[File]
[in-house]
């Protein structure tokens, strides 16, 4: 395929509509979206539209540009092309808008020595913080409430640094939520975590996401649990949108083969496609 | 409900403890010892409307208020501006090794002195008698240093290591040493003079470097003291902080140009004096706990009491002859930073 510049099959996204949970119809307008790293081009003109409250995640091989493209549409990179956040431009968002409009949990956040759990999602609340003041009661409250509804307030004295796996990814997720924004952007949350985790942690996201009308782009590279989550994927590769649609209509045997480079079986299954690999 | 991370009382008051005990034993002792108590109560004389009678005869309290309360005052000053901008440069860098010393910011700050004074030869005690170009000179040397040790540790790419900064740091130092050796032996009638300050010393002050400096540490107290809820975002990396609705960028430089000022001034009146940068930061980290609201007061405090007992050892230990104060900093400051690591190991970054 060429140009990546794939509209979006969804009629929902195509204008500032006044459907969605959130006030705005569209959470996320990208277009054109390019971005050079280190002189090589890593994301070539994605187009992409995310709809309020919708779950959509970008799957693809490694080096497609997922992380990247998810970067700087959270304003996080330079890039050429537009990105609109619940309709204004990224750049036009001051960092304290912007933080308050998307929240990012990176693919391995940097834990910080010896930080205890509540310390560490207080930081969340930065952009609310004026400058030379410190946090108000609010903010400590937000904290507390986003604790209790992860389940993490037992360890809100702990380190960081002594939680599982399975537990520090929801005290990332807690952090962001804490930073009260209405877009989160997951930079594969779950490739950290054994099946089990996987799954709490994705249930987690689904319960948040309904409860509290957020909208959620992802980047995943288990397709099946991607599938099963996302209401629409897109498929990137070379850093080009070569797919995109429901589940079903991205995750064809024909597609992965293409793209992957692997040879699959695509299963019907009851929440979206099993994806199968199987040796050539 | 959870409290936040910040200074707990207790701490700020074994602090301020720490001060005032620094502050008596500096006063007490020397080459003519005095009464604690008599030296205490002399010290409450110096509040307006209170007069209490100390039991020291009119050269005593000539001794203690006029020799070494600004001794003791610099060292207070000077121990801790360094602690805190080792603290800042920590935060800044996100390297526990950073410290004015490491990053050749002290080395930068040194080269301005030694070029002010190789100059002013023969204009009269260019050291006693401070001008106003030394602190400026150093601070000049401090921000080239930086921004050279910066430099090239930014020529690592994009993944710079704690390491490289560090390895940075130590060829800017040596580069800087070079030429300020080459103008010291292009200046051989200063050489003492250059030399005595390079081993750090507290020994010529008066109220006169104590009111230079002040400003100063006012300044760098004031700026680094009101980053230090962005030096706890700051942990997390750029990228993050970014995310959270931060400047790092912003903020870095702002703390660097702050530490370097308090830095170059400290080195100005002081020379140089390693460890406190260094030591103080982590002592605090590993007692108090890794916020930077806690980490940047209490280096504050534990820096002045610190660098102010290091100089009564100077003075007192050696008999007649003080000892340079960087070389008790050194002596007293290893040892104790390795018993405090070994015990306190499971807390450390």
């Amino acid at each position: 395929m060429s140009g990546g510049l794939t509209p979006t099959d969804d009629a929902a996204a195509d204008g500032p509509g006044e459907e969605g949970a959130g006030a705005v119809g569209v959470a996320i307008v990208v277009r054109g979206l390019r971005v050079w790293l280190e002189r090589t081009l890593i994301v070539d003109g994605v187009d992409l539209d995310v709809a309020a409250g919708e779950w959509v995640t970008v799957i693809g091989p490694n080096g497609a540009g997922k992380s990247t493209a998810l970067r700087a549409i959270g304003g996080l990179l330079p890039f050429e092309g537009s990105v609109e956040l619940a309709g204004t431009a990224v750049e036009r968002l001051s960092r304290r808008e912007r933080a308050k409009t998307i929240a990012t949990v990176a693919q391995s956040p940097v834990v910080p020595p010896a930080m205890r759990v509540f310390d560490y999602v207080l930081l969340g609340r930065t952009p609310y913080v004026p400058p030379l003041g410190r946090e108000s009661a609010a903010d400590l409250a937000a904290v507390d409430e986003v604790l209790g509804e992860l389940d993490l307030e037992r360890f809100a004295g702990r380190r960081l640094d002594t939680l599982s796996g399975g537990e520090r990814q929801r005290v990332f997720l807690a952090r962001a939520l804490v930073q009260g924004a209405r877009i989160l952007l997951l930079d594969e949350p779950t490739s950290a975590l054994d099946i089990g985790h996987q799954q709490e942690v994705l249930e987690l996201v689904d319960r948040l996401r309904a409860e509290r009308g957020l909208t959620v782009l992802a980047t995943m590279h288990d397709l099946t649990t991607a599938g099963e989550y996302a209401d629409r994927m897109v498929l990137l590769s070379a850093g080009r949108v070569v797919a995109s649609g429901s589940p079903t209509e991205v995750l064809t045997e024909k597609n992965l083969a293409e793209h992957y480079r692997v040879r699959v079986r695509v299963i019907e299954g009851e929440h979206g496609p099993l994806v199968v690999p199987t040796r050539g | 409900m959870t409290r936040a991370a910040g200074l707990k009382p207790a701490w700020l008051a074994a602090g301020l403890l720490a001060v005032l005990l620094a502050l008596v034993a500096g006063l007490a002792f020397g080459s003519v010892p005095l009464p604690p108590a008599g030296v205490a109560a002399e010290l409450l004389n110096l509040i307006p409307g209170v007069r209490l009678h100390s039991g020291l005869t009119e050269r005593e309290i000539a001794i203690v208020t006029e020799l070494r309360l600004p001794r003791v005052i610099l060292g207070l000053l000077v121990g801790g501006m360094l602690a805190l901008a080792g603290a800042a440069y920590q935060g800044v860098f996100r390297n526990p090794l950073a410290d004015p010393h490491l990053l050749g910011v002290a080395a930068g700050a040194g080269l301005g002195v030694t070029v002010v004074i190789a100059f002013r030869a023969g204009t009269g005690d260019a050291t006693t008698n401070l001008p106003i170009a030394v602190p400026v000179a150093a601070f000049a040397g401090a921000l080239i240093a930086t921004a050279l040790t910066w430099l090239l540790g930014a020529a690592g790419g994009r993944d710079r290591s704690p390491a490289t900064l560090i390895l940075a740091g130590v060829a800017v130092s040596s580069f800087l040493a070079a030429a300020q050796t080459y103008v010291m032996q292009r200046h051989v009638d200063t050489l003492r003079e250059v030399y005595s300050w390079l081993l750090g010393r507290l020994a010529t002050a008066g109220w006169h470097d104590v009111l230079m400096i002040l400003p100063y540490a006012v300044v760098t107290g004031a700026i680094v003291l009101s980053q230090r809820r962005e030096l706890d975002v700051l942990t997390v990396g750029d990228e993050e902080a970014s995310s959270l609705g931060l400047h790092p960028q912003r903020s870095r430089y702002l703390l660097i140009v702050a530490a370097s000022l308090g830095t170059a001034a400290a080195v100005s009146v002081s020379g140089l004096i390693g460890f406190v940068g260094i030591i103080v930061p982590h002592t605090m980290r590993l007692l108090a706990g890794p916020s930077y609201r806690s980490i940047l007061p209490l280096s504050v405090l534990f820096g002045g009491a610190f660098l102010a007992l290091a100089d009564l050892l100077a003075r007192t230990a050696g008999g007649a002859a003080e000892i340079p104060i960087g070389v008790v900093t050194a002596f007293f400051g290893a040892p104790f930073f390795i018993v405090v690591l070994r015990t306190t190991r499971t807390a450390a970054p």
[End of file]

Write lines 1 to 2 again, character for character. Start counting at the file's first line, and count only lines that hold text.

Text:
[in-house]
């Protein structure tokens, strides 16, 4: 395929509509979206539209540009092309808008020595913080409430640094939520975590996401649990949108083969496609 | 409900403890010892409307208020501006090794002195008698240093290591040493003079470097003291902080140009004096706990009491002859930073 510049099959996204949970119809307008790293081009003109409250995640091989493209549409990179956040431009968002409009949990956040759990999602609340003041009661409250509804307030004295796996990814997720924004952007949350985790942690996201009308782009590279989550994927590769649609209509045997480079079986299954690999 | 991370009382008051005990034993002792108590109560004389009678005869309290309360005052000053901008440069860098010393910011700050004074030869005690170009000179040397040790540790790419900064740091130092050796032996009638300050010393002050400096540490107290809820975002990396609705960028430089000022001034009146940068930061980290609201007061405090007992050892230990104060900093400051690591190991970054 060429140009990546794939509209979006969804009629929902195509204008500032006044459907969605959130006030705005569209959470996320990208277009054109390019971005050079280190002189090589890593994301070539994605187009992409995310709809309020919708779950959509970008799957693809490694080096497609997922992380990247998810970067700087959270304003996080330079890039050429537009990105609109619940309709204004990224750049036009001051960092304290912007933080308050998307929240990012990176693919391995940097834990910080010896930080205890509540310390560490207080930081969340930065952009609310004026400058030379410190946090108000609010903010400590937000904290507390986003604790209790992860389940993490037992360890809100702990380190960081002594939680599982399975537990520090929801005290990332807690952090962001804490930073009260209405877009989160997951930079594969779950490739950290054994099946089990996987799954709490994705249930987690689904319960948040309904409860509290957020909208959620992802980047995943288990397709099946991607599938099963996302209401629409897109498929990137070379850093080009070569797919995109429901589940079903991205995750064809024909597609992965293409793209992957692997040879699959695509299963019907009851929440979206099993994806199968199987040796050539 | 959870409290936040910040200074707990207790701490700020074994602090301020720490001060005032620094502050008596500096006063007490020397080459003519005095009464604690008599030296205490002399010290409450110096509040307006209170007069209490100390039991020291009119050269005593000539001794203690006029020799070494600004001794003791610099060292207070000077121990801790360094602690805190080792603290800042920590935060800044996100390297526990950073410290004015490491990053050749002290080395930068040194080269301005030694070029002010190789100059002013023969204009009269260019050291006693401070001008106003030394602190400026150093601070000049401090921000080239930086921004050279910066430099090239930014020529690592994009993944710079704690390491490289560090390895940075130590060829800017040596580069800087070079030429300020080459103008010291292009200046051989200063050489003492250059030399005595390079081993750090507290020994010529008066109220006169104590009111230079002040400003100063006012300044760098004031700026680094009101980053230090962005030096706890700051942990997390750029990228993050970014995310959270931060400047790092912003903020870095702002703390660097702050530490370097308090830095170059400290080195100005002081020379140089390693460890406190260094030591103080982590002592605090590993007692108090890794916020930077806690980490940047209490280096504050534990820096002045610190660098102010290091100089009564100077003075007192050696008999007649003080000892340079960087070389008790050194002596007293290893040892104790390795018993405090070994015990306190499971807390450390």